A: Customers will always push their equipment to its maximum capability including printing monochrome on a color device. Typically, this carries a higher cost per page than a monochrome-only printer and may affect how a printer charges for that work or how much profit they may lose with that type of work. With the understanding that not all customers can afford to have multiple engines—due to economics, space, people to run them, etc.—they should focus on selling/producing print jobs best suited for the solution they have invested in.
Q: What should printers know about the new generation of monochrome digital devices that they may not be aware of?
A: The image quality for the new generation of monochrome digital devices is outstanding. And vendors are offering more advanced in-line finishing options that give customers more application flexibility and productivity.
The new generation of monochrome devices supports a more robust and versatile range of substrates. Heavier weight and coated stocks can be run through these newer monochrome devices, which was previously only possible on offset presses. Applications can now be transitioned to digital and run in a print-on-demand system versus a print-and-warehouse system. Many systems also enable hybrid (color and monochrome) document creation with sheet and/or cover insertion modules.
Konica Minolta Business Solutions
Kevin Kern, Senior Vice President, Marketing
Q: There is a lot of confusing terminology describing digital monochrome output devices in the current marketplace. How do you differentiate between a printer or copier/printer and a digital press? (For example, is the determining factor the duty cycle, speed, resolution, service reliability, or something else entirely?) Or is it all just marketing semantics?
A: Part of it is that “press” is the new thing that everyone likes to say. It’s because of building hybrid workflows with offset. But it’s a reality of the new world that there are jobs moving off of offset onto digital. It’s still going to take a long time to change that completely, so “press” is something that people are more comfortable with.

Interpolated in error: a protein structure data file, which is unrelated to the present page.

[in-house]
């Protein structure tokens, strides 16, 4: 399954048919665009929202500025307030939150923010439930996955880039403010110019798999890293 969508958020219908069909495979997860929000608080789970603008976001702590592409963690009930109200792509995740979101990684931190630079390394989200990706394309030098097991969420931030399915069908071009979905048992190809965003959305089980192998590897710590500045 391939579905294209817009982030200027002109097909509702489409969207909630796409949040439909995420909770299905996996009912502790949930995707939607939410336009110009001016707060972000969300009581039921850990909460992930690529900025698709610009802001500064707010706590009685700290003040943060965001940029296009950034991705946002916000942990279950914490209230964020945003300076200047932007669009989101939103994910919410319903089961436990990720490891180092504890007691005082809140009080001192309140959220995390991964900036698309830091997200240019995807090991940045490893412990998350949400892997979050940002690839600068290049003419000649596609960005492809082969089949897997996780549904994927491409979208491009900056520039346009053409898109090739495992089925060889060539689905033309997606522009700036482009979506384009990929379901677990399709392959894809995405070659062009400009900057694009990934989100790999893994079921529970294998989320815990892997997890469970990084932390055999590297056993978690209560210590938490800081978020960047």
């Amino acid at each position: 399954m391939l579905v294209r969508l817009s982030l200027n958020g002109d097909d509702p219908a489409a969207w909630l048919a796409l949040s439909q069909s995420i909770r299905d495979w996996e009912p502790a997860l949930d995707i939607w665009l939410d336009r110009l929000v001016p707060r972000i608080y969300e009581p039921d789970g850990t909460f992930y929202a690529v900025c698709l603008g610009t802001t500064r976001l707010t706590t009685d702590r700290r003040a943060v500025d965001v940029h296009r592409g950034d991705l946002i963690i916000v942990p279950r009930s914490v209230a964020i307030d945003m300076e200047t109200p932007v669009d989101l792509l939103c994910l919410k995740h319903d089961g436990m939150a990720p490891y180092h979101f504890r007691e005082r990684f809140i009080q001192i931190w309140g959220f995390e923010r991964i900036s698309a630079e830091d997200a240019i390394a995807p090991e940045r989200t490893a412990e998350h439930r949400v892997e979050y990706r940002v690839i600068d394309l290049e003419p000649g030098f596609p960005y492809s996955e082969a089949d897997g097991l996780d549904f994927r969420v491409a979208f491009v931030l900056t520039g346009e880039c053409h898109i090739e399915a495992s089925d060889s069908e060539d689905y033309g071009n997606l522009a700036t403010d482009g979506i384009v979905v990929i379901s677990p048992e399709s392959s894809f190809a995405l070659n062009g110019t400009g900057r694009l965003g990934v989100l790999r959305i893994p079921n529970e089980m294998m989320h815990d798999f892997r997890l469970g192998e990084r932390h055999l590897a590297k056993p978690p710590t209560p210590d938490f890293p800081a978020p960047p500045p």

In our view, it differentiates what is sort of a high speed product that is not specifically designed to be in a production environment. I think in the past seven years, you’ve seen a lot of products come out that say, “Hey, we’re 105, 110, 120 ppm.” But really, it’s sort of the fast plastic speeded up—it’s just high speed stuff. Then you’ve got things that have the metal, have the heavier construction, designed to do the longer run lengths, etc. I think that’s really what part of it is.
Now, there’s nothing wrong with fast machines, but they need to be able to do true production level work—a sheet size being a little over straight 11x17", maybe allowing a little larger sheet size, broader range in paper stocks, efficiently running at speed—things like that. That’s our rough definition, but there might be some marketing-ese in that as well. Everybody’s always looking for the new thing.
Some of it has to do with inline finishing, too. Can you get really high-end inline finishing? That’s sort of a differentiator as well.
Q: Most quick and small commercial printers are running hybrid digital/offset workflows. What criteria should they consider when deciding whether a monochrome job should be sent to a press or a digital output device?
A: That’s a wide ranging question. First of all is customer expectation. Second is media. Third would be run length. And the fourth would be if it is an appropriate job for inline finishing. Because if you look at inline finishing and you look at how work flows in the shop, inline finishing is where you get a lot of labor costs taken out. So if you can saddle stitch it or even perfect bind it, or if it leads to the GBC punching, you eliminate that manual step. So, it’s a combination and I think there’s no universal answer for printers because I think a lot of it depends on what they’ve got for bindery, and what their local burden of labor rates are in terms of how you cost a job. I think those are all the things that they get.
Generally speaking, if you’re dealing with 100 pages of a handout for somebody for $20, you’re probably not going to go on press. So there’s some run length consideration. But is the application going to be used for part of a commercial direct mail piece? Is it a heavy halftone? The newer stuff can do pretty nice halftone work on a reasonably broad range of media. So you’ve really got to look at the productivity, the labor costs, and the intended target audience that the customer is buying it for. In my view, there’s no “Everything over 500 goes on press. Everything under 500 doesn’t.”